A week ago, UCLA looked like a triumphant football program.
It had just beaten BYU, overcoming a double-digit, fourth-quarter deficit for the first time in 52 games. It had done so despite an ugly night for quarterback Josh Rosen, who threw three interceptions and looked nothing like the freshman phenom he appeared to be in his career opener. And, the next morning, it emerged at No. 9 in the Associated Press poll — becoming the conference’s highest-ranked team for the first time in over a decade.
But two injuries later, and the Bruins’ outlook suddenly looks a lot less rosy. After already losing defensive lineman Eddie Vanderdoes to a torn ACL, the team is now without cornerback Fabian Moreau (foot) and linebacker Myles Jack (knee) for the rest of the season.
A visit to No. 16 Arizona on Saturday gives UCLA a chance to prove that, even shorthanded, it remains a contender.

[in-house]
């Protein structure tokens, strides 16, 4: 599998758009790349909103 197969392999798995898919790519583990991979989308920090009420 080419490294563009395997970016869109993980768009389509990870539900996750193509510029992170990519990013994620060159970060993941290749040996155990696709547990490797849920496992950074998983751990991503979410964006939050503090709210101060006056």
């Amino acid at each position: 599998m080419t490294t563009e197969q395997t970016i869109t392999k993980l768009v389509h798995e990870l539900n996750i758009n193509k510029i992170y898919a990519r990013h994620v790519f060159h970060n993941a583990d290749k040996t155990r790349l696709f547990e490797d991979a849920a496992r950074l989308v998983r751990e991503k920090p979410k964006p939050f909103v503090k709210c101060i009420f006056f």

When UCLA has the ball
Rosen’s dreadful night at the Rose Bowl last Saturday could someday end up being a turning point in his career, a retrospective reminder that greatness needs an incubation period.
For now, it’s more a sign that even a talented true freshman is still a freshman. The 18-year-old will only improve as he figures out what chances he should or shouldn’t take on the field, but in the meantime, the Bruins’ offense is still in good shape. This is a veteran group that can afford its quarterback some time to catch up to the learning curve. Continue reading